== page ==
The organization prospered and by 1885 the Order was the largest fraternal benefit group in the United States. by this point many other groups had imitated the fraternal insurance concept. In 1886 the AOUW took the initiative in calling sixteen of these groups together for a conference to discuss their common issues. The result was the National Fraternal Congress, a group that still exists today as the National Fraternal Congress of America.[5]

The Supreme Lodge structure was abolished in 1929, replaced by a congress. In 1952 the AOUW dissolved and each state affiliate was left to decide its fate. In Massachusetts the state society merged into the New England Order of Protection. In North Dakota the affiliate became the Pioneer Mutual Life Insurance Company, while in Texas the group simply went into receivership. Only the affiliate in Washington state kept the Order active and under its original name. In 1979 the Washington based Order had 3,000 members, published a AOUW Emblem and met in a "supreme lodge" biennially.[6]

Membership was originally restricted to whites, but this was rescinded at some point.[when?] The religious aspects of the Orders ritual was removed in 1932.[7]

Upchurch was a freemason, and incorporated various traditions of freemasonry including local "lodges" (branches), regalia and initiation ceremonies.[8]

The Ancient Order of United Workmen evolved into the Pioneer Mutual Life Insurance Company,[9] which was taken over by American United Life Insurance Company and is now part of OneAmerica.[10]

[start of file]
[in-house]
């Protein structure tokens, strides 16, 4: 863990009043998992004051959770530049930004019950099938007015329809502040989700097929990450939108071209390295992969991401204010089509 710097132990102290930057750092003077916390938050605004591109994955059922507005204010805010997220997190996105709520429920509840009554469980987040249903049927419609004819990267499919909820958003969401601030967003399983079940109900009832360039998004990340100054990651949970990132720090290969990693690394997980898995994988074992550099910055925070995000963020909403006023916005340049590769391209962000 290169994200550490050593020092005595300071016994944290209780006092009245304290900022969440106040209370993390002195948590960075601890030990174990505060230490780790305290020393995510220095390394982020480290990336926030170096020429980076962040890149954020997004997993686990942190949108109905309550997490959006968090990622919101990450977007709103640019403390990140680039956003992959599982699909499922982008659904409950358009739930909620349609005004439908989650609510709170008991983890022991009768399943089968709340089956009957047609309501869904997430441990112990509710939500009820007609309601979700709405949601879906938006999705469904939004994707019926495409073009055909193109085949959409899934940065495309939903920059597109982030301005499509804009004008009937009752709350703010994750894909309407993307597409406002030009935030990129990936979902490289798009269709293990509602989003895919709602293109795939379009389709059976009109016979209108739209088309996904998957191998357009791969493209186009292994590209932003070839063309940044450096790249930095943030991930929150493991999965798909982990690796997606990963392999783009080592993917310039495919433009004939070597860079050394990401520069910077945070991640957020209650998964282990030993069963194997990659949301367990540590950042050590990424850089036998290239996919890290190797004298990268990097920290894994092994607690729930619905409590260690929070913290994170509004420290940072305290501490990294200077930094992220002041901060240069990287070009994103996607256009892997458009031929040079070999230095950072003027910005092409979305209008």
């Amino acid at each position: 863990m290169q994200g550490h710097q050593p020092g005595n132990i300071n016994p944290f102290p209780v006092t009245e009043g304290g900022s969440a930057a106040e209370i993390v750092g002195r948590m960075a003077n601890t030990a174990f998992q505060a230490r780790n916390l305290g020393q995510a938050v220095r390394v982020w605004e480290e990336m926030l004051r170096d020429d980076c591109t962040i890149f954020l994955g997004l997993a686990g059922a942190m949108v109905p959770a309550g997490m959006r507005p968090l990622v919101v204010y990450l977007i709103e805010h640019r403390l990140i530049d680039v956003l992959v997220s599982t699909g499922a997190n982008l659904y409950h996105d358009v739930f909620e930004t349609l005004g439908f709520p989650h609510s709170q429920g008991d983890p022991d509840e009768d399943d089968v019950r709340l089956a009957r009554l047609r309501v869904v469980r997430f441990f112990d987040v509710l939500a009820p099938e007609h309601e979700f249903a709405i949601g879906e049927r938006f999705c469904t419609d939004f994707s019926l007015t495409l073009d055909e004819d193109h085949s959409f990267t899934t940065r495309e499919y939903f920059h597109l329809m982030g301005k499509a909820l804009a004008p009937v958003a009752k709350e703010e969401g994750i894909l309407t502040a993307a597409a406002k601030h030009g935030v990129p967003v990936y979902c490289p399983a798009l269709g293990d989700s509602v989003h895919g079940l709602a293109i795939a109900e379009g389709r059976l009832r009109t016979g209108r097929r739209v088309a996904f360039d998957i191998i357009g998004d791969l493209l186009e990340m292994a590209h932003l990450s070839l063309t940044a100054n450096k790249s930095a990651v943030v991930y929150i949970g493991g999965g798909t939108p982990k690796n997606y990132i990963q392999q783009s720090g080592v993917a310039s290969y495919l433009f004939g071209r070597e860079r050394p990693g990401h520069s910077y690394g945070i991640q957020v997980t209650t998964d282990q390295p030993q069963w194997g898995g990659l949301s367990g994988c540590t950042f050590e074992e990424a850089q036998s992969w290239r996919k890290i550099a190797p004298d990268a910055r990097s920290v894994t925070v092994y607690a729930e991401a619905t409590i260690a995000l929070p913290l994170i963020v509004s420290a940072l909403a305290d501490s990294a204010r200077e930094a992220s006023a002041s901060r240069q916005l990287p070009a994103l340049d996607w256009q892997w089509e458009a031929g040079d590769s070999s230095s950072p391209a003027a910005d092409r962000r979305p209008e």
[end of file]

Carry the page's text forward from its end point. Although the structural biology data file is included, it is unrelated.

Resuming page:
The AOUW also had lodges in Canada.[11] The assets and operations of the Ancient Order of United Workmen of Ontario were acquired by the Independent Order of Foresters in 1926.[12]

Auxiliaries and side degrees[edit]

A female auxiliary, the Degree of Honor, was created at the 1873 convention in Cincinnati. This group created its own Superior Lodge in 1896 and became independent of the AOUW in 1910.[13]

There was also a "fun" or side degree called the Order of Mogullians.[14]

Buildings[edit]

Notable buildings of the Ancient Order of United Workmen include:

References[edit]

  1. ^ Alvin J. Schmidt Fraternal Orders (Westport, CT: Greenwood Press), 1930, p. 82.
  2. ^ Sackett, Myron Ward, 1841- Early history of fraternal beneficiary societies in America Meadville, Pa., The Tribune publishing company pp.9-10
  3. ^ Schmidt p.357
  4. ^ Schmidt p.357
  5. ^ Schmidt p.358
  6. ^ Schmidt p.358
  7. ^ Schmidt p.358
  8. ^ ANCIENT ORDER OF UNITED WORKMEN
  9. ^ http://www.google.co.uk/finance?cid=16477834
  10. ^ The Companies of OneAmerica
  11. ^ ANCIENT ORDER OF UNITED WORKMEN
  12. ^ 135th Anniversary (1874-2009), Independent Order of Foresters: see page for 1920-1929. Retrieved 2010-07-20
  13. ^ Schmidt pp.88-9
  14. ^ Stevens, Albert Clark, 1854- The Cyclopædia of Fraternities: A Compilation of Existing Authentic Information and the Results of Original Investigation as to More than Six Hundred Secret Societies in the United States (New York: Hamilton Printing and Publishing Company), 1899, p. 129

Further reading[edit]